You cannot forget about the fastest SQL engine on Hadoop, Pivotal HAWQ which is much faster than Stringer or Presto.    It also has full SQL support and can run all TPC-DS 111 queries.
HM
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HM,
User Rank: Moderator
12/9/2014 | 3:43:34 PM
Big Data Alternative
Doug, interesting trends on Big Data. Hadoop alternatives such as HPCC Systems provides proven solutions to handle what are now called Big Data problems, and have been doing so for more than a decade. More info at http://hpccsystems.com.

 
gkumar_splice
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gkumar_splice,
User Rank: Apprentice
12/9/2014 | 3:09:54 PM
Re: A remaining challenge?
I agree with Charlie's comment, and I believe in addition to real-time, we need to also ensure that operational applications, which require high concurrency and consistency requirements, can leverage Hadoop's scalability and fault-tolerant capabilities. Splice Machine's RDBMS offers organizations these capabilities on top of the Hadoop stack - real-time updates, support for applications with 100s of users and high concurrency, and those which require consistency guarantees.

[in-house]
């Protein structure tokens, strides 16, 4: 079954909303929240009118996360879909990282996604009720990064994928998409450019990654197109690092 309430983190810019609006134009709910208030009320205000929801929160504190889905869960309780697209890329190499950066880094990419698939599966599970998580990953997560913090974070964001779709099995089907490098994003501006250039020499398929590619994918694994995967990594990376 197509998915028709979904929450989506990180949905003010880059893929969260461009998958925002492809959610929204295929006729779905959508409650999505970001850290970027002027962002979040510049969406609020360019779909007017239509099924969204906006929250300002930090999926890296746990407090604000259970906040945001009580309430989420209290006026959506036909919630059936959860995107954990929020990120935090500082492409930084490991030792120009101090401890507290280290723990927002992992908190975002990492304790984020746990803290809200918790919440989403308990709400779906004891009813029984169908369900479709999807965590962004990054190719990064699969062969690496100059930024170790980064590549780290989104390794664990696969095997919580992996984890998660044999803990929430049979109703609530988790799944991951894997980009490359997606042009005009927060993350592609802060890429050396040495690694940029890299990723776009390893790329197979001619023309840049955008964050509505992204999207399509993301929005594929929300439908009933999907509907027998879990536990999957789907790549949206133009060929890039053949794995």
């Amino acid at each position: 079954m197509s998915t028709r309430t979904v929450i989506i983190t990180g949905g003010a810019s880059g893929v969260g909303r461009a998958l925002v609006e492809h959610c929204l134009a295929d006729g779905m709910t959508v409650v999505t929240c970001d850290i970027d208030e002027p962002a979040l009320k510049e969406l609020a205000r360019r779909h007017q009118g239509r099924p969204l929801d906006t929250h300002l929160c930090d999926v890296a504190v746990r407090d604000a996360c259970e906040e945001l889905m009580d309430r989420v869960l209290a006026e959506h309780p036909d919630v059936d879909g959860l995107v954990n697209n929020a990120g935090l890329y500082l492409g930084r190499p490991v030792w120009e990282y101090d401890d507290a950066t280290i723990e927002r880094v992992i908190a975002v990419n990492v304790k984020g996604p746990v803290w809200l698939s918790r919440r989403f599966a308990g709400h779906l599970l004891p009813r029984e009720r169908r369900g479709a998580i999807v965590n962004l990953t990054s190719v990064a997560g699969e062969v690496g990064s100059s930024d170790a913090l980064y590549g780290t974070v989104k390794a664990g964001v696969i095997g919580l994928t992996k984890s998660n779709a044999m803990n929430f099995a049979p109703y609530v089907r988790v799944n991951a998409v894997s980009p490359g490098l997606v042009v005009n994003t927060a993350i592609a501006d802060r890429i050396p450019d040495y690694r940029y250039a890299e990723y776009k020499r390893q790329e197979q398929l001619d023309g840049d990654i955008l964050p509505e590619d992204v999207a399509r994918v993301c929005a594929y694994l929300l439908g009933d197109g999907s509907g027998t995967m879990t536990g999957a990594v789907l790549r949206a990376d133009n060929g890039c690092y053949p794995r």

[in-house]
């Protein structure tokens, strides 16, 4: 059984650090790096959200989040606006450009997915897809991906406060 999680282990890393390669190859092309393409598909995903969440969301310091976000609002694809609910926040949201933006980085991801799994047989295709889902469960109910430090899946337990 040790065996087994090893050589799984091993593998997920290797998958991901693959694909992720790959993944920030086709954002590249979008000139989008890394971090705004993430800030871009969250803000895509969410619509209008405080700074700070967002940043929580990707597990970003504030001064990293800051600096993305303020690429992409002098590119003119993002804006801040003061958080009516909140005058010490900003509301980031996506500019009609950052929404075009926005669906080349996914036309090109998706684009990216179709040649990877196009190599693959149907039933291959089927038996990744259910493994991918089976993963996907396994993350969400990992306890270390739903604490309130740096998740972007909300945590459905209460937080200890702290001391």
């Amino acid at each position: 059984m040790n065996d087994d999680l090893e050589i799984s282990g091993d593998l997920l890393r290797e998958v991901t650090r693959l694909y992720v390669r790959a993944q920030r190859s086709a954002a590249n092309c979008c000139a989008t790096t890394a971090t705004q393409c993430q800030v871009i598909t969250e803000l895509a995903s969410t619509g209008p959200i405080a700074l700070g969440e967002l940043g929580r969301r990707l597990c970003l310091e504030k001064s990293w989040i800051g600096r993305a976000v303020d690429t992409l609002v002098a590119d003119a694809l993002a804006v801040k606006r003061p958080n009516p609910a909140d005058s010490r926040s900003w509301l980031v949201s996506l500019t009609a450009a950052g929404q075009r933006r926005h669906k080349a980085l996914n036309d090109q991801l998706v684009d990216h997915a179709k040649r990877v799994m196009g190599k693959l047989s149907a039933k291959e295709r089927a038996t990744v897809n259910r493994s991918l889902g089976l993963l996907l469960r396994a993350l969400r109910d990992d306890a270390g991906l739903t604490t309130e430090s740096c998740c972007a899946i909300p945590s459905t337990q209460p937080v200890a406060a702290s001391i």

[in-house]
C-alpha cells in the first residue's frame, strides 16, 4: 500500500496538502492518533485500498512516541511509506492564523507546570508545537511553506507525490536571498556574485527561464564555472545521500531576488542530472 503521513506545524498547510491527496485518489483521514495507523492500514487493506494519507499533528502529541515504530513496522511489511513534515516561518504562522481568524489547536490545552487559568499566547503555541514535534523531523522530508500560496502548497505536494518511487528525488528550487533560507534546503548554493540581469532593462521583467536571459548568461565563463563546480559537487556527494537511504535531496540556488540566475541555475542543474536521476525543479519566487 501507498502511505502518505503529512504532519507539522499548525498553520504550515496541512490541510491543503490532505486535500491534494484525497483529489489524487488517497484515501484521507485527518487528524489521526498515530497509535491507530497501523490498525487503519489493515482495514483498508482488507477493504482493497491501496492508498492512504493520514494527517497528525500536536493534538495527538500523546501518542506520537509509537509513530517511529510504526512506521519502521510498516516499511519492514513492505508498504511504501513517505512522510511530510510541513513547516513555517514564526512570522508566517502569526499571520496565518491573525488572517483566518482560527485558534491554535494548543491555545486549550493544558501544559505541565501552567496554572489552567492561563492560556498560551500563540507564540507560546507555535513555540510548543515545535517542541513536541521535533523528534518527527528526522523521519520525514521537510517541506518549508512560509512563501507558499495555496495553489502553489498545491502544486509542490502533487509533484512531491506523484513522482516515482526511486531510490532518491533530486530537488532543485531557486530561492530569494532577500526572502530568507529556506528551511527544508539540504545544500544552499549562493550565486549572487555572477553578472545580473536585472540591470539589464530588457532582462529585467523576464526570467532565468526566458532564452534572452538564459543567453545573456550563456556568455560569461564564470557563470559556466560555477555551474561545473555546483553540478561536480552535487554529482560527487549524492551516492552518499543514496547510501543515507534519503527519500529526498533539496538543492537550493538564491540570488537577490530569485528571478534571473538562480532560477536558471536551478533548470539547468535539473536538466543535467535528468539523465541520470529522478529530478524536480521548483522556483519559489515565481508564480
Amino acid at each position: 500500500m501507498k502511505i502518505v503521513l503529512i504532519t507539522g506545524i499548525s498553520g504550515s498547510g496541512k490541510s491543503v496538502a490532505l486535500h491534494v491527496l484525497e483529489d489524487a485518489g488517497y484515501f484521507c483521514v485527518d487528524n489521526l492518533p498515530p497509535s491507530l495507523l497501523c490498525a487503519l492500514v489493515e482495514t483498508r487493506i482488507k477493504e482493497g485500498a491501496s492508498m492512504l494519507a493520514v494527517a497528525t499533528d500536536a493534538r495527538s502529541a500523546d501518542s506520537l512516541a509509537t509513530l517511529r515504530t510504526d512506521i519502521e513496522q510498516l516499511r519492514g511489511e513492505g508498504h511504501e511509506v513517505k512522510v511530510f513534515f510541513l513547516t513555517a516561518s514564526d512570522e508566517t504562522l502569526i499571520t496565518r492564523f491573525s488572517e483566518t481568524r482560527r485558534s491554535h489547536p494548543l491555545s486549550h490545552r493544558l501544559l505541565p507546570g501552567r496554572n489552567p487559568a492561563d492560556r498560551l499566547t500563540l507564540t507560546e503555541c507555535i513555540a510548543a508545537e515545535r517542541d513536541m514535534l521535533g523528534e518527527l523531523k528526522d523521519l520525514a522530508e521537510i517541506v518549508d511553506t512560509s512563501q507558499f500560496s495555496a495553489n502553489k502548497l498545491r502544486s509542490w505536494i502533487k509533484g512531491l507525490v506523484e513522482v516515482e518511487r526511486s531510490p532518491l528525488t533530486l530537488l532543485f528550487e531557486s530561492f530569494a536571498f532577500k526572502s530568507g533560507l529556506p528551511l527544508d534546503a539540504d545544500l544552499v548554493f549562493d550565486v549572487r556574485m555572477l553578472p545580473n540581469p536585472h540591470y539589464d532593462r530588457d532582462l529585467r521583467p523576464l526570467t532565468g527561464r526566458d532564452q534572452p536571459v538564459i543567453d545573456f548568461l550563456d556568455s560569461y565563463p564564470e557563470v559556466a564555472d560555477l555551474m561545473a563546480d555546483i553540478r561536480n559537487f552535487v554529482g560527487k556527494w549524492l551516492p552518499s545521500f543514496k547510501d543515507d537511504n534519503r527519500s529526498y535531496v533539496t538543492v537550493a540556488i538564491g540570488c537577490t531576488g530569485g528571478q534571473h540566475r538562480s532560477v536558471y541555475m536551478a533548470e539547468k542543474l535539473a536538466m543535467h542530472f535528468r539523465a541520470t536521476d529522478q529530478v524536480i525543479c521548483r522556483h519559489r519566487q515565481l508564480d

Laurianne
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Laurianne,
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12/9/2014 | 9:34:10 AM
2015
Will 2015 be the year more companies build/train their own data analysis gurus? I hope we continue to see more IT people who may not have formal analytics training establish their expertise via project work.
yamtssfa
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yamtssfa,
User Rank: Apprentice
12/9/2014 | 6:43:29 AM
Big data - but from where?